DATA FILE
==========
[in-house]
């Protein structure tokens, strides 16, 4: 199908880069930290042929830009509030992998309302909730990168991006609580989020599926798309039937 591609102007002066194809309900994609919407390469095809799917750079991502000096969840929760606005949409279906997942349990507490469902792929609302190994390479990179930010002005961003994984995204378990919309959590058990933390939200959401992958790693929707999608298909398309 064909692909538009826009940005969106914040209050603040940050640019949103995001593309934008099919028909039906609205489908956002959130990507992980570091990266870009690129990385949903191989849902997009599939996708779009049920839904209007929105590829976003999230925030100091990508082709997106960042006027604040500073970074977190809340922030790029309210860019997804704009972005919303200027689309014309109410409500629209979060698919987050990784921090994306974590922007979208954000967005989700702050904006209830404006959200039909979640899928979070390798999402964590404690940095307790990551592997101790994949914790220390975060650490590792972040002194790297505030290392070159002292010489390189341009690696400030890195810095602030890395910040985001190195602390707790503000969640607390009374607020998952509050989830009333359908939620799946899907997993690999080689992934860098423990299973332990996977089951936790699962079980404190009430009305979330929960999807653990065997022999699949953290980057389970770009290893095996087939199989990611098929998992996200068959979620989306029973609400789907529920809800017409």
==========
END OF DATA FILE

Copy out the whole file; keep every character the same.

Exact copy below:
[in-house]
């Protein structure tokens, strides 16, 4: 199908880069930290042929830009509030992998309302909730990168991006609580989020599926798309039937 591609102007002066194809309900994609919407390469095809799917750079991502000096969840929760606005949409279906997942349990507490469902792929609302190994390479990179930010002005961003994984995204378990919309959590058990933390939200959401992958790693929707999608298909398309 064909692909538009826009940005969106914040209050603040940050640019949103995001593309934008099919028909039906609205489908956002959130990507992980570091990266870009690129990385949903191989849902997009599939996708779009049920839904209007929105590829976003999230925030100091990508082709997106960042006027604040500073970074977190809340922030790029309210860019997804704009972005919303200027689309014309109410409500629209979060698919987050990784921090994306974590922007979208954000967005989700702050904006209830404006959200039909979640899928979070390798999402964590404690940095307790990551592997101790994949914790220390975060650490590792972040002194790297505030290392070159002292010489390189341009690696400030890195810095602030890395910040985001190195602390707790503000969640607390009374607020998952509050989830009333359908939620799946899907997993690999080689992934860098423990299973332990996977089951936790699962079980404190009430009305979330929960999807653990065997022999699949953290980057389970770009290893095996087939199989990611098929998992996200068959979620989306029973609400789907529920809800017409």